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Review of Love and Muddy Puddles by Cecily Anne Paterson

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Love and Muddy Puddles by Cecily Anne Paterson

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Coco Franks has been dreaming and plotting to join the popular group of girls at school. They have very strict rules about your appearance and behavior when you are chosen to be part of the elite group of five. She has the fashionista sense to make her an excellent candidate. Her best friend Samantha plots with her to get her into the group. Success! And then suddenly her dad announces that they are going to move to the middle of nowhere, two hours away from Sydney. All of her hard work is for naught. She creates an elaborate lie to save herself and promises to be back in a year. Will her status be able to be saved? What can possibly be worse than moving to rural Australia?

Here are my thoughts on Coco and the book:

Coco is not a very likable character. She is whiny, snobby, and spoiled, despite her parents' best efforts. All she cares about is fashion and beauty and being a part of the most popular group at school. Her friends are also complete snots, reminding me an awful lot of Mean Girls. They have very strict rules about how to look and behave, and will drop you on your butt in the blink of an eye, should you ever decide to step a toenail out of line.

When her father's job becomes redundant and they move to the country, Coco puts on a temper tantrum and refuses to speak to her father for the entire year that she must put in before returning to her perceived city bliss. She's a brat to her older brother, her twin sister (yes, they are fraternal - polar opposites in every way), and to the new neighbors. You do find yourself laughing out loud when she falls into mud and cow pies, thus knocking her off of her little high horse.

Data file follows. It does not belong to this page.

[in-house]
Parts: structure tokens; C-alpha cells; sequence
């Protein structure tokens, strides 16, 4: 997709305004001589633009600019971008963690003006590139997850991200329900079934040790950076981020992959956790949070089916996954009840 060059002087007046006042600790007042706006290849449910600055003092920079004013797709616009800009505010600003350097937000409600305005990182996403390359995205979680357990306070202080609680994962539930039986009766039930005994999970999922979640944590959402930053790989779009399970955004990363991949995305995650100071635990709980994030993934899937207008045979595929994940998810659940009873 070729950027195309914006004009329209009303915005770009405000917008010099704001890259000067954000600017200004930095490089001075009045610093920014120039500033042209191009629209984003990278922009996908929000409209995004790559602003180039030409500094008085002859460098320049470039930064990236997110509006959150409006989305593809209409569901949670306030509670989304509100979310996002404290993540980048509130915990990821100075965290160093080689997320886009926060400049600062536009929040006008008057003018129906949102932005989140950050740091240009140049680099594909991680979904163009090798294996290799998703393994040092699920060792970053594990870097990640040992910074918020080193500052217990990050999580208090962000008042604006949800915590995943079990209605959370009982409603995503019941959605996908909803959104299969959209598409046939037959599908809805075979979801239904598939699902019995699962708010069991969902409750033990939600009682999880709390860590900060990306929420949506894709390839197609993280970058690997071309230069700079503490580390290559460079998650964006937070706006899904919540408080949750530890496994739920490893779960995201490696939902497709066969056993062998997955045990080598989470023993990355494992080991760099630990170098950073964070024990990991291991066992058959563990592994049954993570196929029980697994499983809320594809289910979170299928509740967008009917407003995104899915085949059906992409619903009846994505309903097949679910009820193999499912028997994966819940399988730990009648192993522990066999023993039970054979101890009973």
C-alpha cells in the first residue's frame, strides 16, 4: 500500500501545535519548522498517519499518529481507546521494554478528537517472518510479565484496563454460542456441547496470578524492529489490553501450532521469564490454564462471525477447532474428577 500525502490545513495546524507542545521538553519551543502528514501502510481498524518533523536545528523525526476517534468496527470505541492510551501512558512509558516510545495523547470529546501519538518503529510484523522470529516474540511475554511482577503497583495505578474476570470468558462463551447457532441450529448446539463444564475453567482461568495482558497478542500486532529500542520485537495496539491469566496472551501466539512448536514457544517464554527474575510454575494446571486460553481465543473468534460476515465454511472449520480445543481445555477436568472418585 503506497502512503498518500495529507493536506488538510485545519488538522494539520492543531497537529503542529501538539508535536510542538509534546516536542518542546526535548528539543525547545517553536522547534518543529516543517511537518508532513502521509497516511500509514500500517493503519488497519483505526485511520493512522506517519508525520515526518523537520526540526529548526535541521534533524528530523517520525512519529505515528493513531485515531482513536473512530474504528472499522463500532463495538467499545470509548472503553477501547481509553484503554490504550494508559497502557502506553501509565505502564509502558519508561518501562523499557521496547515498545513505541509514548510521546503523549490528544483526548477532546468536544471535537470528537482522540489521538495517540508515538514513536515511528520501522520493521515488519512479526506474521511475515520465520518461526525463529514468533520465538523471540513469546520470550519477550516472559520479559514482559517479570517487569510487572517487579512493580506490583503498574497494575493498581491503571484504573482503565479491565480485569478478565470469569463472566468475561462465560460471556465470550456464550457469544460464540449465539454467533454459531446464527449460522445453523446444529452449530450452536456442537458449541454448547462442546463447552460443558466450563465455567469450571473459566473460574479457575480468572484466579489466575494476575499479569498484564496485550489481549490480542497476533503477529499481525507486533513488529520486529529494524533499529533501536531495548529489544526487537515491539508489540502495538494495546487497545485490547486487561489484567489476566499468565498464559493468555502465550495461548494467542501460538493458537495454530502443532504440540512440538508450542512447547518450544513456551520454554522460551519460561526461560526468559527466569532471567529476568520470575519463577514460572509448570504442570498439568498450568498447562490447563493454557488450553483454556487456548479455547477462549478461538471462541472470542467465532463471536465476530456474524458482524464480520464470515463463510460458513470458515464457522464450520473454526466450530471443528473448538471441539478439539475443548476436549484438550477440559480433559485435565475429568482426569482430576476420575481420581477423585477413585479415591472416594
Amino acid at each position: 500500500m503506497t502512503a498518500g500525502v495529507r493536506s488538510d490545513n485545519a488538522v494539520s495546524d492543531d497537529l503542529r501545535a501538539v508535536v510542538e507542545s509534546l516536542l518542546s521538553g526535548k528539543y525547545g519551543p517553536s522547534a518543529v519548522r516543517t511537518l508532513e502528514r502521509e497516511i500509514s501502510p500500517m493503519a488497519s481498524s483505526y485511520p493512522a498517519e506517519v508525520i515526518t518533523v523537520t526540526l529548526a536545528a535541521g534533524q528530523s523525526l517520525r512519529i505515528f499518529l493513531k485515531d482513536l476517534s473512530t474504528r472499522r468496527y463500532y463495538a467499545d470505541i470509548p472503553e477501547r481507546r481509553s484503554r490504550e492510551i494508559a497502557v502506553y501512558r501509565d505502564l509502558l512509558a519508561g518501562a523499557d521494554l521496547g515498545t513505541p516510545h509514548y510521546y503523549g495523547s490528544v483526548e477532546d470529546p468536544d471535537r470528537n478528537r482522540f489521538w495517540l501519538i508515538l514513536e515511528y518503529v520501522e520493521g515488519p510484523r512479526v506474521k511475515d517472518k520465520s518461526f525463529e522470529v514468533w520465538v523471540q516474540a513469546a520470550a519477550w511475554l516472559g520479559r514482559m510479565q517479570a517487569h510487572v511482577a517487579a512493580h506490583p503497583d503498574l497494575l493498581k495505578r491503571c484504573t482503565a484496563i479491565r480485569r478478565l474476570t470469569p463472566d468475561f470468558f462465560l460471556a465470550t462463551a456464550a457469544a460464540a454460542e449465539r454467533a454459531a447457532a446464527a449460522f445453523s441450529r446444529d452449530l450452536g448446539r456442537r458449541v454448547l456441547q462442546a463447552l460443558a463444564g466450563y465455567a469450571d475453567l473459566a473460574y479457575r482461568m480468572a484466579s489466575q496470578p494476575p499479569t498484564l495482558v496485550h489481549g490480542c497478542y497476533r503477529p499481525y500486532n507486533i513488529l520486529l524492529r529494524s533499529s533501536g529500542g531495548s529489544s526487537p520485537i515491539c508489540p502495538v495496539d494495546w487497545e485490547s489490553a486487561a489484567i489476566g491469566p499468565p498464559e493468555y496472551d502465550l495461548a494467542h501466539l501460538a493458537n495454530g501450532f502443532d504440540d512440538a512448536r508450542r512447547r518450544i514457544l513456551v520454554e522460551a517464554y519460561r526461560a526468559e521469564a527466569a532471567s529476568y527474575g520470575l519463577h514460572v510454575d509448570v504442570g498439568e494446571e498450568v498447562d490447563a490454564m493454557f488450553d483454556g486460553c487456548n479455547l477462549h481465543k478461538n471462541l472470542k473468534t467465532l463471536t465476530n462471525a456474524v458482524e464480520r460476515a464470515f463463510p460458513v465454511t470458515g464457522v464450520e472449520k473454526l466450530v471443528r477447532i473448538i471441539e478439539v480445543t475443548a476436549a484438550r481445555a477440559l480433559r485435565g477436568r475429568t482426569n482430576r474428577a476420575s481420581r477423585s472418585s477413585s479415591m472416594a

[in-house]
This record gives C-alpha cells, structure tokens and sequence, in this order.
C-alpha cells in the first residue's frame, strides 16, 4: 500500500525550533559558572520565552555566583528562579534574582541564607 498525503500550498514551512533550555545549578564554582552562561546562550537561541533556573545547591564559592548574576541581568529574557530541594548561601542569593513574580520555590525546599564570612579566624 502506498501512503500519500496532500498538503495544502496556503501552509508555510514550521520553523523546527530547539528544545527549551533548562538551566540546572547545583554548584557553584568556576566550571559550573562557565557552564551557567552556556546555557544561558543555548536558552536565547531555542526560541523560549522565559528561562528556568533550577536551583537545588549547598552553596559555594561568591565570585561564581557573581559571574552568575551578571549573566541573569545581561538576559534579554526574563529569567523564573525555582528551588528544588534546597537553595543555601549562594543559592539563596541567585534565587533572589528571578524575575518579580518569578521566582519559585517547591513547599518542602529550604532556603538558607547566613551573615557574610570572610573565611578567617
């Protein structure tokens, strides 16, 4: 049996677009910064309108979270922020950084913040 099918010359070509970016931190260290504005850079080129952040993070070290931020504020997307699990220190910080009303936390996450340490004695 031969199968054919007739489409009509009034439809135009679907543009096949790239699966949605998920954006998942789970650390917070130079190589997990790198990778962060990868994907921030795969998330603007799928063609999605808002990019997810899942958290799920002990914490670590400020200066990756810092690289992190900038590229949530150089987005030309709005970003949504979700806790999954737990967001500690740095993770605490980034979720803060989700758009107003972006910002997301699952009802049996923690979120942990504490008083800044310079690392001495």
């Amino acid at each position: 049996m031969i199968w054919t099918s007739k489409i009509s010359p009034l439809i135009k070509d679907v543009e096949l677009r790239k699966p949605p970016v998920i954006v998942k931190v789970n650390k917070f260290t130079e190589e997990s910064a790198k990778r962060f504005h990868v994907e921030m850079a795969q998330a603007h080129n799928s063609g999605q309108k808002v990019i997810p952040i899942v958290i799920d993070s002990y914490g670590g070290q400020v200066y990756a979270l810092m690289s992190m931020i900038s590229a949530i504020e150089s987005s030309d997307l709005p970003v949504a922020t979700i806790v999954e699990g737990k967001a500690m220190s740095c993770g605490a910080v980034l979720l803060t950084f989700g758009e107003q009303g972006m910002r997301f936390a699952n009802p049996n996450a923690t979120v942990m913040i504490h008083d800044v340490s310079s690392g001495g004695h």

But speaking of horses, a beautiful one named Cupcake, who belongs to the neighbors, seems to have the same kind of attitude that Coco does. As expected, the two of them understand each other in that magical way that children and animals do, and actually teach each other a lot.

As expected, Coco does undergo a lot of changes in her year away from the Snob Sisters. A lot of the relationships and twists are very predictable, but necessary to help Coco become someone that you can actually tolerate. In fact, by the end of the book, you find yourself liking her a bit.

It looks like this may be the first in a series about Coco and her twin sister Charlie, which makes me happy. Charlie was much more likable and seems like she has plenty of her own stories to tell. I am also curious to see what happens to Coco in the future as she adapts to her new way of life.

This book may be labeled as YA, but I think even younger readers in the middle grades will enjoy it.

Purchase your own copy on Amazon * Barnes & Noble * Lulu.

I received a complimentary copy of this book in exchange for my honest review.

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